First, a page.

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Community and Q&A

Garage overhang

lizbone2000 | Posted in Green Building Techniques on

I am building a 30 ft overhang with a metal roof over garage door and side door. I am using a 2x6s to secure bottom ledger into the header of the garage door, but there are only 2×4 s for the top ledger. I plan to run some 2×6 inside the garage vertically so the top ledger can sink into more than 2x4s. There will be 24 rafters 18Lx24wx30 and metal roof on top, I’m guessing weight will only be around 300 pounds. I will also have 3 support corbels. Is there any more structural work I need to do? 
Working on this with my dad who is really nervous about the weight of this overhang and sagging. Any advice would be fantastic! Photo is what I hope it will look like!

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  1. Expert Member


    I understand where you want to get to, but I get lost when you describe the various ledgers, 2"x6"s etc. What are the corbels supporting, and where are they? What is 18Lx24Wx30? A section would help immensely.

  2. lizbone2000 | | #2

    Tried to draw a picture. Let me know if it helps.

    1. Expert Member
      MALCOLM TAYLOR | | #7

      Thanks for the section. As you say, there isn't much to this. I'd use GRK RSS structural screws to attach the top ledger. Anything works for the bottom one which has n0 loading to speak of. I wouldn't get too worried about the connection between the rafters and top ledger either. The plywood sheathing will act as a diaphragm and hold it together.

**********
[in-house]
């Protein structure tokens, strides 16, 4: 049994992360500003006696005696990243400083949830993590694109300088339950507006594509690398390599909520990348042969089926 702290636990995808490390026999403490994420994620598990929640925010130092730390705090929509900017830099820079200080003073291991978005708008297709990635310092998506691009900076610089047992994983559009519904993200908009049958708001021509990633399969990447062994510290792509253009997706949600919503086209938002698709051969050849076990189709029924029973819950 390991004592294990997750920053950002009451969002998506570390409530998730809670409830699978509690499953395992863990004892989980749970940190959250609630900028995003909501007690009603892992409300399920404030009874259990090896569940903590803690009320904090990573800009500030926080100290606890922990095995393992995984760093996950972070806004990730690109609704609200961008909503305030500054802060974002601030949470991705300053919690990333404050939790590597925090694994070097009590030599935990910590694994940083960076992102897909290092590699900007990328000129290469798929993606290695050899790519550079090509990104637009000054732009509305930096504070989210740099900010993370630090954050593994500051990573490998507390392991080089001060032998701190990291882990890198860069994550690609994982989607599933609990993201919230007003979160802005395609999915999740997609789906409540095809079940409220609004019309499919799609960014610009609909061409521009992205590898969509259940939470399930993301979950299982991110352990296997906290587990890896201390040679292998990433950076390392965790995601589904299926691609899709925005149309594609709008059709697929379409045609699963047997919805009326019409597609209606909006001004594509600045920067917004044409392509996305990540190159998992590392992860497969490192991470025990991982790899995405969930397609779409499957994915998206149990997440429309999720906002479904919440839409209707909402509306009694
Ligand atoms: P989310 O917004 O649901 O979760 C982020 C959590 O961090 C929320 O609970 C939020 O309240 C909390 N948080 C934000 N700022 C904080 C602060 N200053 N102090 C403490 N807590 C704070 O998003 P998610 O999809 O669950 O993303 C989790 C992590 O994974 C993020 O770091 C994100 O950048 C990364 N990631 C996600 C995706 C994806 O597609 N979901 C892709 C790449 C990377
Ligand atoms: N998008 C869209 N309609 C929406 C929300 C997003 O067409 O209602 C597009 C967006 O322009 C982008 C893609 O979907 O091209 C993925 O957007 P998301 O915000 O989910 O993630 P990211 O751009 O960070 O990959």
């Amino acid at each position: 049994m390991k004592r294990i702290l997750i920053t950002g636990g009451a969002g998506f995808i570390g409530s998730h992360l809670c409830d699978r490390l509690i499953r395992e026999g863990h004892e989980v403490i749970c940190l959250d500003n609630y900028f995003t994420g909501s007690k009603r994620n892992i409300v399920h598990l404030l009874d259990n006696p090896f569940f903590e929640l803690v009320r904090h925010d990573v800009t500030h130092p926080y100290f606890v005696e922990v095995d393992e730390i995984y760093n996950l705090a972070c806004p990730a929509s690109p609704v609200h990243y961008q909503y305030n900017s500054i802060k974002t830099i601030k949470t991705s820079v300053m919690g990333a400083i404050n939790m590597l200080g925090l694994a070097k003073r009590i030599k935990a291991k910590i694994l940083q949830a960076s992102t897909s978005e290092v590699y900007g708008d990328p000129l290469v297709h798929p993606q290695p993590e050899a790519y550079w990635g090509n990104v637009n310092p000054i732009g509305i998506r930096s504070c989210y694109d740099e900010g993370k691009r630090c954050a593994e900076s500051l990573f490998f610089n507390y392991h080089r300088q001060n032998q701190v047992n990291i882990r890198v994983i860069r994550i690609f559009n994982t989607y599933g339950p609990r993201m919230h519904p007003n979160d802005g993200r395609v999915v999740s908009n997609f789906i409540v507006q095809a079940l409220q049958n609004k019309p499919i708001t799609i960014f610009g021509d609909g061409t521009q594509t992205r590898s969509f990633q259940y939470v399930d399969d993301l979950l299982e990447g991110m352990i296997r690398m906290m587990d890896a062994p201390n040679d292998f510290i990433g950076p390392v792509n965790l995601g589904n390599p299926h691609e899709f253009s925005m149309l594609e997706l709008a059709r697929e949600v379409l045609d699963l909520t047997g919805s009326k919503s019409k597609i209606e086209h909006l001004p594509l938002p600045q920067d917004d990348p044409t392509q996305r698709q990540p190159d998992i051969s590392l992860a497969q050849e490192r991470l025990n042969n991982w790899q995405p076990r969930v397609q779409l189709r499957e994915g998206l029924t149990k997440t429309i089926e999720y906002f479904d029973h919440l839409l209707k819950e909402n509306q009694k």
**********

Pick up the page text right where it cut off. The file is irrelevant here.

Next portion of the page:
There isn't much point in adding more studs to the wall for more attachment p0ints. The connection to the existing 2"x4"s is fine, however you may want to make sure the studs are well fastened at the top and bottom, as they weren't anticipating horizontal loading. If they are particularly high you may want to double up some of them.

  3. user-36575 | | #3

    Thanks for sketching a picture. "A picture is worth a thousand words" underestimates a picture's value. I don't know who said it originally, but my dad used to say that if you couldn't sketch it, you probably couldn't build it. Sketching is certainly a valuable tool to help clarify thinking and communicate ideas.

  4. maine_tyler | | #4

    Consider that the top half of the structure will generally be in tension—pulling away from the garage—and the bottom half will be in compression. And all of it will experience shear.

    So you need some way to 'tie' the top back into the main structure. That usually goes beyond simply screwing/nailing the rafters into a ledger. I imagine techniques not dissimilar to those used to positively attach decks to houses might be useful. A positive attachment of the ledger with plywood nailed over it will help, or maybe a direct connection to the rafters; something like these tension ties:

    1. lizbone2000 | | #5

      Thanks, I did plan to use rafter fasteners to tie the rafters to the ledger board. And then lag bolt the ledger board into the wall’s 2x4’s. And we were also going to screw boards to the inside garage wall for the ledger to bolt into as well.